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Quality Enhancement Research Initiative

Advancing Implementation Science Lab (AIS) Activity Summary

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Group leaders: Laura Damschroder, MPH,  Julie Lowery, PhD,  Christine Kowalski, MPH

December 9, 2020

Laura Damschroder

Christine Kowalski

Linda Kawentel

Nick Bowersox

Title: AIS Lab Reprise: Real-world research examples in using theory to inform their implementation research projects

The presenters are currently reviewing and categorizing the key highlights from all of the past AIS Lab activities over the past 5 years and how this group has contributed to field of implementation science. We will present real-world research examples that have used theory to inform their implementation research projects and answer the question, what does it take to apply theory in a project? We will discuss theory/framework challenges, strengths, and applications.

August 12, 2020

Teresa M. Damush, PhD

Edward Miech, EdD

Nicholas A. Rattray, Ph.D.

Title: Scoring CFIR constructs and use in cross-case analyses

This presentation by members of the Implementation Core from the PRIS-M QUERI in Indianapolis will highlight the value of using scored constructs from the Consolidated Framework for Implementation Science (CFIR) in cross-case analyses.  It will feature three applied examples and is intended for anyone interested in implementation, quality improvement, mixed-methods research and/or the CFIR framework.

July 8, 2020

Marylou Guihan

Cassie Goedken

Title: Qualitative Evaluation of the Implementation of Carbapenem-resistant Enterobacteriaceae (CRE) Guidelines

The CARRIAGE QUERI presented findings from their qualitative evaluation using CFIR to better understand CRE guideline implementation in VAMCs, “Combating Antimicrobial Resistance through Rapid Implementa­tion of Available Guidelines and Evidence (CARRIAGE) QUERI”

June 10, 2020

Christian Helfrich

Title: “What potentially makes de-implementation different than implementation and why does it matter? Thoughts on theory, outcomes and patient experience”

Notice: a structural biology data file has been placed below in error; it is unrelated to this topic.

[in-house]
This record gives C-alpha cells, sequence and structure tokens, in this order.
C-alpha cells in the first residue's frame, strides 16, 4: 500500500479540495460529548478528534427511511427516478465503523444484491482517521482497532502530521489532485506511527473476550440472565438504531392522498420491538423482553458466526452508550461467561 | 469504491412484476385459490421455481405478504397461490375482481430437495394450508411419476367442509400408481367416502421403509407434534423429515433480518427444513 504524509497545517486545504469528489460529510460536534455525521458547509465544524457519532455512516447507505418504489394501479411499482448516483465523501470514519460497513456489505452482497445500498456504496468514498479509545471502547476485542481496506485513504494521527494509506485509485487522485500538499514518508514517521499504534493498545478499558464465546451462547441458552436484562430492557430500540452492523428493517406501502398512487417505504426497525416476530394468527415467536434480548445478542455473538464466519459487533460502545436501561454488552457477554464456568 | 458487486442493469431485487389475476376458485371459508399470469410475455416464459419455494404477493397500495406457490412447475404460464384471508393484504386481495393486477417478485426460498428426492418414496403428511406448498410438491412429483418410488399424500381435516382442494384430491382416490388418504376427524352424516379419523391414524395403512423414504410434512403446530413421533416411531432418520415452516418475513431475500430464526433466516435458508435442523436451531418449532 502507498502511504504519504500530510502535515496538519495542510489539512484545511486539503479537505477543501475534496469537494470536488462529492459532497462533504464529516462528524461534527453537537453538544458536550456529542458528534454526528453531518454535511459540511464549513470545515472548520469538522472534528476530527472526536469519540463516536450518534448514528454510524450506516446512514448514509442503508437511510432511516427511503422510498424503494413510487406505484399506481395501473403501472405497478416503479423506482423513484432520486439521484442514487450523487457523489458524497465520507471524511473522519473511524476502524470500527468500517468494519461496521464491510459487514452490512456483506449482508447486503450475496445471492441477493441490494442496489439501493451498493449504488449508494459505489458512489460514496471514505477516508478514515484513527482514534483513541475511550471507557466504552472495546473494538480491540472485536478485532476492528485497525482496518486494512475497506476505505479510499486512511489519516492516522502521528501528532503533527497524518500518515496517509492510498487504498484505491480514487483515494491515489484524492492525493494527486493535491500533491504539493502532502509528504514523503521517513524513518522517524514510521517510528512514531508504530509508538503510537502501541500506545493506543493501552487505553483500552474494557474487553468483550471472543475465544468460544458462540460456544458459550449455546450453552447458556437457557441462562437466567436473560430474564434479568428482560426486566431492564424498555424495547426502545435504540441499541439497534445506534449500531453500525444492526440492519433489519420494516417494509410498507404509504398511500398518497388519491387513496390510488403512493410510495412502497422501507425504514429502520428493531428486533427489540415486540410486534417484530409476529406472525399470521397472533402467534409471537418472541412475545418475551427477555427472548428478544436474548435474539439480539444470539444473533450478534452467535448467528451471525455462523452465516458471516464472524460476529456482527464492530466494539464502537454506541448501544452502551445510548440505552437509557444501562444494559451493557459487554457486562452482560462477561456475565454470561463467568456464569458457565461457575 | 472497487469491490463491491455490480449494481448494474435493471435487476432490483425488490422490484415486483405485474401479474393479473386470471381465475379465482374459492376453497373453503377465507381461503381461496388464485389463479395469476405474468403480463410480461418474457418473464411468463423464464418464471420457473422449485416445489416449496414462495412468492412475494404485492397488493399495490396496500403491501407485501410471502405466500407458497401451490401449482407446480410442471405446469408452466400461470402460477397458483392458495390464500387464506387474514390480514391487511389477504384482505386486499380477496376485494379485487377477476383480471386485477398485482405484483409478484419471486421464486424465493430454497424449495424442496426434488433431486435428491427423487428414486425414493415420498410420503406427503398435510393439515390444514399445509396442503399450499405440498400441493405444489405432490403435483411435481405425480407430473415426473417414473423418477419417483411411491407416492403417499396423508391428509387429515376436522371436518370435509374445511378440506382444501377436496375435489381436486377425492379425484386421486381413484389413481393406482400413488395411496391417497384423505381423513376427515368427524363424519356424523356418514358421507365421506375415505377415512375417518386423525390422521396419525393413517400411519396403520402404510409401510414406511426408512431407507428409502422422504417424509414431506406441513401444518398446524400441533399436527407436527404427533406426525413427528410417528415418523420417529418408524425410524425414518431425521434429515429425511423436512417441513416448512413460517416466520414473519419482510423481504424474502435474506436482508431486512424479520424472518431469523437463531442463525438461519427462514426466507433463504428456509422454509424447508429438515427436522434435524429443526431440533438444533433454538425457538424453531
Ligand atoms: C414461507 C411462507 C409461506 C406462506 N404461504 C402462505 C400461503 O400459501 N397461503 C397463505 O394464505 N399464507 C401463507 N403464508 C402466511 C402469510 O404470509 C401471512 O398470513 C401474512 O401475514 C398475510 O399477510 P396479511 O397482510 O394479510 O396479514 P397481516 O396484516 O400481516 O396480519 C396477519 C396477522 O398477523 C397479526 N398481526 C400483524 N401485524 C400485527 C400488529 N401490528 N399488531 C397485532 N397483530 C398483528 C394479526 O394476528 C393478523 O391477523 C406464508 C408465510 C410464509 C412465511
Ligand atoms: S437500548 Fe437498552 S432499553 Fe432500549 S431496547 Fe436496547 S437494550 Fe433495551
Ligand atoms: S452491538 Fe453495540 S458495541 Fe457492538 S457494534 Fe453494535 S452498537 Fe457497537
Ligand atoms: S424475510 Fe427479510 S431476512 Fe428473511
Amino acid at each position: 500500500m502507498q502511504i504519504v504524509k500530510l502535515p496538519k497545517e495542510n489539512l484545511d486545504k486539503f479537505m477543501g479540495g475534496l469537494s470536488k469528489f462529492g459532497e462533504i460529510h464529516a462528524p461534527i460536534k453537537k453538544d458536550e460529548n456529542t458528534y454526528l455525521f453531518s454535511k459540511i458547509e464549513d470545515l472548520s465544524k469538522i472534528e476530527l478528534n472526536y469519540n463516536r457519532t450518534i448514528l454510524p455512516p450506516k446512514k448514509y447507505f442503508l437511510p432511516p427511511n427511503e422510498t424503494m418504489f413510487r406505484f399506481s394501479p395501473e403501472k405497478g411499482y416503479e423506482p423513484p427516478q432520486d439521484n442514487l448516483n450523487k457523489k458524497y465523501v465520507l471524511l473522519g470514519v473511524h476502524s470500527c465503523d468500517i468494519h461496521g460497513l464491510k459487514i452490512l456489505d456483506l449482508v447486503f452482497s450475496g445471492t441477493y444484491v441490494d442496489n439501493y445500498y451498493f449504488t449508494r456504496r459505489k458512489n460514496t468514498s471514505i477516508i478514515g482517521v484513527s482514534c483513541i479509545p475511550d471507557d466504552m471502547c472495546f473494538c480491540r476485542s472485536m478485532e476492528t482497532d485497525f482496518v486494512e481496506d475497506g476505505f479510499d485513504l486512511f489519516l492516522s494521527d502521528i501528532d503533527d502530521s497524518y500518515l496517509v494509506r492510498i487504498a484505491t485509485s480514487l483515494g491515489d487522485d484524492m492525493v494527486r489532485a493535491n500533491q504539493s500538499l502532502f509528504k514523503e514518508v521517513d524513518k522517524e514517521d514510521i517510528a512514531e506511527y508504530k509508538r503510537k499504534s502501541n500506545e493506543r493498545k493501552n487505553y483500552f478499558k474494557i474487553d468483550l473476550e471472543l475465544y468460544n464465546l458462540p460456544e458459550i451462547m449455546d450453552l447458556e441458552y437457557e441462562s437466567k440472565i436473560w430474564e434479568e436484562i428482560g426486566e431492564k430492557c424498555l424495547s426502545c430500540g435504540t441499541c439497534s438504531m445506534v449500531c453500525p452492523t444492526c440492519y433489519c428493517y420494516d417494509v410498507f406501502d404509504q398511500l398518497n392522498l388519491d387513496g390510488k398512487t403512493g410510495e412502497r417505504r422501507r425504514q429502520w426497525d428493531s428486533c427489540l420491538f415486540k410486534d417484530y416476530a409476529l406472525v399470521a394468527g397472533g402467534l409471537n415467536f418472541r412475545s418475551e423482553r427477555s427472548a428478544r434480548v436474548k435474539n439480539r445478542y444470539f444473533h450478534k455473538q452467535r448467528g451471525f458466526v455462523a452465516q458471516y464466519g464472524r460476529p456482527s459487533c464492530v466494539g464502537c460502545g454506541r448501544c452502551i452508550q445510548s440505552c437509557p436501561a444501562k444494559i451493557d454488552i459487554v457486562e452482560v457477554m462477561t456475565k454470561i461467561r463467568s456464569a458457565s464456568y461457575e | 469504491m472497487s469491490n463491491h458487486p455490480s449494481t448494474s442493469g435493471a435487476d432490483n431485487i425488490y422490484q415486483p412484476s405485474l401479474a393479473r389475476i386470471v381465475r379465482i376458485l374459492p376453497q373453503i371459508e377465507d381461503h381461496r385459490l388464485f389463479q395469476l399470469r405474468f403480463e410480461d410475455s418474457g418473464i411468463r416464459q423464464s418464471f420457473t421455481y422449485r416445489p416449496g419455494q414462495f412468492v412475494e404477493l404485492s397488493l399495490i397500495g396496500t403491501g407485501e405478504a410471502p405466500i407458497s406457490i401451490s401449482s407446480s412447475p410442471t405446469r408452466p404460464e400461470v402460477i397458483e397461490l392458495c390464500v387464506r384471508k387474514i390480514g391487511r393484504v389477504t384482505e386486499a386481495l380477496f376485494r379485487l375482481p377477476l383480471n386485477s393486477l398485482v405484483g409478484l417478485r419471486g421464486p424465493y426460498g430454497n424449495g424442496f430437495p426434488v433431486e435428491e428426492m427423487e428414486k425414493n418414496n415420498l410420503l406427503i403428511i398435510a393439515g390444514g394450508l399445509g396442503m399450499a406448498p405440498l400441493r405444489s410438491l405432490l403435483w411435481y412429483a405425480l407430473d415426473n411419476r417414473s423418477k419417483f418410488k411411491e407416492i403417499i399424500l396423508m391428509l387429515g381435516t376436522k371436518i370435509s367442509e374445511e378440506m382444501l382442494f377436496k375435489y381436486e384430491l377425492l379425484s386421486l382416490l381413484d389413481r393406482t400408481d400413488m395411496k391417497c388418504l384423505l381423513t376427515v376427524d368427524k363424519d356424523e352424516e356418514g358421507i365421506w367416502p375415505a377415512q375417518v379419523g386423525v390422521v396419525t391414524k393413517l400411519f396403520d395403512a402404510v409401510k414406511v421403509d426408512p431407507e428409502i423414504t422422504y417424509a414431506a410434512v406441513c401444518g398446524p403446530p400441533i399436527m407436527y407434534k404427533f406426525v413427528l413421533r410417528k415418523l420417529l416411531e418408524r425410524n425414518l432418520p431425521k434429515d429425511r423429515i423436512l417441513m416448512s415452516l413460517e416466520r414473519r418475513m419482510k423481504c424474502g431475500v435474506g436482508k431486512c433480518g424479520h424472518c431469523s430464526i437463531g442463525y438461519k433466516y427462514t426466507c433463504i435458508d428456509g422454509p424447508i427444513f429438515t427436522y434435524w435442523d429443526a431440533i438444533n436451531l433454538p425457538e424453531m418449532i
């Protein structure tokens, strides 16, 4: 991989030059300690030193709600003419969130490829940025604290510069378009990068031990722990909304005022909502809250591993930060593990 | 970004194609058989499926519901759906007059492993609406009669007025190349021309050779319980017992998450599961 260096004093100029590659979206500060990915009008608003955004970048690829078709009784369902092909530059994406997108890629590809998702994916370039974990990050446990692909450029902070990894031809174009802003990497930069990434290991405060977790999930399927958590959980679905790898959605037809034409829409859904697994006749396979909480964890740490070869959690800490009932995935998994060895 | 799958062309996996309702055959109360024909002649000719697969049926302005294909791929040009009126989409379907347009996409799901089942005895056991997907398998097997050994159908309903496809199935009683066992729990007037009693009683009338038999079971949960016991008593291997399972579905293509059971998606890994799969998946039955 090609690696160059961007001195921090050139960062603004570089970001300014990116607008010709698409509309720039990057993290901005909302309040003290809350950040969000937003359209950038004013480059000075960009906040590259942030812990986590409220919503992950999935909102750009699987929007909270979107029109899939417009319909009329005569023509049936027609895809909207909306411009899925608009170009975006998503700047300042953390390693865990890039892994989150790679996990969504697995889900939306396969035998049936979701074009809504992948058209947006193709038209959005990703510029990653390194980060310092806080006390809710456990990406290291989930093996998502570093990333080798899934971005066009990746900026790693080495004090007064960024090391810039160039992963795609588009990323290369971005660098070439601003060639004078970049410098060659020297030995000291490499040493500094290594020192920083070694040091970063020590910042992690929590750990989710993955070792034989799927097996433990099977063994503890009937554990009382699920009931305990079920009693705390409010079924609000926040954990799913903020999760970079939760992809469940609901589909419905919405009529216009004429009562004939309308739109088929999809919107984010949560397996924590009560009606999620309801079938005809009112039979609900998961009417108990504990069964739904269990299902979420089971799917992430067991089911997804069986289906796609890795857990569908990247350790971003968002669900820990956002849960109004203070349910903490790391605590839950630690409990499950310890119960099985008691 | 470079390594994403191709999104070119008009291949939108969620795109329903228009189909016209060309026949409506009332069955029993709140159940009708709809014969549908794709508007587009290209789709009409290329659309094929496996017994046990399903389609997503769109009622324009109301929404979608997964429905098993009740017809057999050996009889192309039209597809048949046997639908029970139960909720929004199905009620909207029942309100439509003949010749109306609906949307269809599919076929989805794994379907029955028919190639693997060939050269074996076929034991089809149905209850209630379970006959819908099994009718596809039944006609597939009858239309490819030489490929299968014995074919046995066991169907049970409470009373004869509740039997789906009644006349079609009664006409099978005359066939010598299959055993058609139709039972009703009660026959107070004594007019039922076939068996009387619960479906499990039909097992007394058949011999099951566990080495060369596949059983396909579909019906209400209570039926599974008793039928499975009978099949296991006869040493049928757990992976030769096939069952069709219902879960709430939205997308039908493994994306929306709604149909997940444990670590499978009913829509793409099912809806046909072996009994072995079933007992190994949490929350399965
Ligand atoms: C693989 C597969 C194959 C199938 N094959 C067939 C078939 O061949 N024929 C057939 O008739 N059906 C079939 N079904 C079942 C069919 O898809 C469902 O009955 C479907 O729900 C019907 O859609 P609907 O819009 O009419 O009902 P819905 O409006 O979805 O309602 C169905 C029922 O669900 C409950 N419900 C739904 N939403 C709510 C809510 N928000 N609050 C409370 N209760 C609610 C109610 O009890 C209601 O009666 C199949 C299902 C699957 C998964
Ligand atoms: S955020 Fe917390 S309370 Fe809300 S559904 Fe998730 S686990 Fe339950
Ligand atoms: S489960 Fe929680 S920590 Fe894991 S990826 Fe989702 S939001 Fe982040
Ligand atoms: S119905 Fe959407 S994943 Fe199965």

Dr. Christian Helfrich will lead a discussion about some factors that may distinguish de-implementation from implementation, including discussion of conceptual models, implementation/de-implementation outcomes, and patients’ experiences of de-implementation efforts.

Norton, W.E., Chambers, D.A. Unpacking the complexities of de-implementing inappropriate health interventions. Implementation Sci 15, 2 (2020).

Prusaczyk, B., Swindle, T. & Curran, G. Defining and conceptualizing outcomes for de-implementation: key distinctions from implementation outcomes. Implement Sci Commun 1, 43 (2020).

May 13, 2020

Leah Haverhals, PhD, MA

Chelsea Manheim, LCSW


Chelsea and Leah will present on their application of the CFIR framework to interview data to better assess implementation of the VA Life Sustaining Treatment Decisions Initiative (LSTDI) as part of their work on the Long-Term Care QUERI. Anne Sales, Cari Levy, and Mary Ersek are Co-Investigators on this QUERI project. One arm of this QUERI is to assess implementation of the VA’s mandated changes to documentation of Life Sustaining Treatments and documentation of Goals of Care Conversations through use of the LST template in CPRS.

March 11, 2020

Cathy Battaglia

Borsika Rabin


Cathy Battaglia and Borsika Rabin from the Triple Aim QUERI reflected on their use of RE-AIM and PRISM in their cross-cutting evaluation of their current QUERI program. They provided an overview of the QUERI program and implementation core, reflected on findings, and their lessons learned with a goal of improving the application of these frameworks in the future.

February 12, 2020

Alison Hamilton

Erin Finely

Title:  Complex Adaptive Systems in Implementation Science: New Approaches and Questions for the Field

Erin Finley and Allison Hamilton from the EMPOWER QUERI reflected on their use of theories in their current QUERI program. They described, reflected on findings, and critiqued the theory(s) they have used with a goal of improving application of these theories in the future.

January 8, 2020

Laura Damschroder

Title: Using Configurational Comparative Methods to Synthesize findings across studies using CFIR.